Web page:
So you’ve taken an interest in corporate talent development, and you’d like to maybe test the waters with it in a small training scenario. You’re just a leadership guy, training isn’t your forte, but you’ve been put upon by those above you to handle this. Handle it you must. And, you’ve looked into the other organizational learning models and been put off by their complexity and their technical, nigh mechanical approach. They work, but it’s a lot of technical mumbo jumbo to learn to handle a task delegated to you from outside your department.
So, you heard about corporate talent development, which is a far more holistic approach, and thought it might be better. You’re a bit of an informal leader, you have casual business relationships with your subordinates, only assuming the stern leader archetype when someone needs to be enforced.
A nurturing kind of approach to learning might just jive with your open hand and open door leadership style. But, how do you succeed with this? Well, here are three tips that’ll make you a successful novice at this learning model.
First, know your people. I don’t mean know their skills and weaknesses, though that is important too and another item. Know who they are as people. Understand their personalities. Understand where they come from, how they think, and what they do and do not like. Grasp them as people, and be able to forecast their reactions in situations.
Understanding how they think and how they react is critical to guiding and determining their own personal strengths with this model. You must connect on an emotional and philosophical level with your people here, not just an intellectual level.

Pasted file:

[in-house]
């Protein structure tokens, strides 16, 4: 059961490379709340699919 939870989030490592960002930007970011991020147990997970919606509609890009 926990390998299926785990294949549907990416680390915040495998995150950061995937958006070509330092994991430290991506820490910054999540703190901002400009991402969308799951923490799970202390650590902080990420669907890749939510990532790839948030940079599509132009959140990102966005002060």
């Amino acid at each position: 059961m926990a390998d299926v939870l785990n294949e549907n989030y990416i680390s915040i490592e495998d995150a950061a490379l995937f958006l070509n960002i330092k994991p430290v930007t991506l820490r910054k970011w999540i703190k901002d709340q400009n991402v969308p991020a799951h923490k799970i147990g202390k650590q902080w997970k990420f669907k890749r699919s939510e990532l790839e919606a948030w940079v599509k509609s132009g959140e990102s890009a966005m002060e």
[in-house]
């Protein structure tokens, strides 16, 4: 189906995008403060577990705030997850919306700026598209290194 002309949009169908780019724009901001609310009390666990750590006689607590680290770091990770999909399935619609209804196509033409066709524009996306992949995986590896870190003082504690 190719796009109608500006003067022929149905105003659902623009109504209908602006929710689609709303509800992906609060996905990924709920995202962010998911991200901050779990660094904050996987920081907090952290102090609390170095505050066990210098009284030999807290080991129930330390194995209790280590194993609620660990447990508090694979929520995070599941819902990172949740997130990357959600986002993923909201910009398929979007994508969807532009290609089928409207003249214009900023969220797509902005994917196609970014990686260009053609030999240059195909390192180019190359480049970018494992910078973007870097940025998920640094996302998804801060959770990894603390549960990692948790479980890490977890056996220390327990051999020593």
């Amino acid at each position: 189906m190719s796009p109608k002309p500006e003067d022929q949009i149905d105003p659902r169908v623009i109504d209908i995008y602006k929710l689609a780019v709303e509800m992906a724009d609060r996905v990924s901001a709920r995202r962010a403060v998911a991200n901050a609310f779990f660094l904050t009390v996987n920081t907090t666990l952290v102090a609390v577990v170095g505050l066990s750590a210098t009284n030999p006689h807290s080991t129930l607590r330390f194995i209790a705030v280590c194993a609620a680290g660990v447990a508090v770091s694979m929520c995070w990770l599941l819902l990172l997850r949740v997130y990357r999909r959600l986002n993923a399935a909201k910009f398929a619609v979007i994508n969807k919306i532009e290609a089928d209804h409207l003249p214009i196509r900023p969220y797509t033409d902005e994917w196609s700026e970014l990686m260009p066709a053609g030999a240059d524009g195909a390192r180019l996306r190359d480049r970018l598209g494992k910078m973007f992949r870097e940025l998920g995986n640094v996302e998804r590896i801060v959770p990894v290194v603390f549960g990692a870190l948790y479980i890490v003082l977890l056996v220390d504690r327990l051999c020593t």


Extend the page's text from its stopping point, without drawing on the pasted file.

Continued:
Second, avoid grading systems with this model. The personal, self-edification outlook this model has does not jive with self-esteem governing machinations like grading systems. In stead, simply rate by level of accomplishment, failure only meaning no progress, not permanent degradation of their impending outcome.
Ensure that self-esteem and self-confidence are always at 100% with this model, and be sure to bolster morale as well. Gamification and incentivization are going to be heavier with this methodology, but if done right, they make it pay off quite well.
Finally, be sure to make yourself always available to people with this model. Unlike organizational learning, the more personal or intimate approach this system has requires minimal use of learning officers and pecking order of communication. While some sort of hybrid system with knowledge management thus involving a second connection between those in the learning cells is something to consider, it’s something to consider later when we have hard facts about how well this model does or does not work in long term application in the wild.
If you’re interested in corporate talent development as an alternative learning model, those are three steps that will ensure your basic success in your initial foray into the subject. Be careful that the personal connection doesn’t turn into something else, and be careful to understand how personal is too personal. The antitheses to standard, protocol and procedure, this system could be a slippery slope with the right conditions present. We shall see.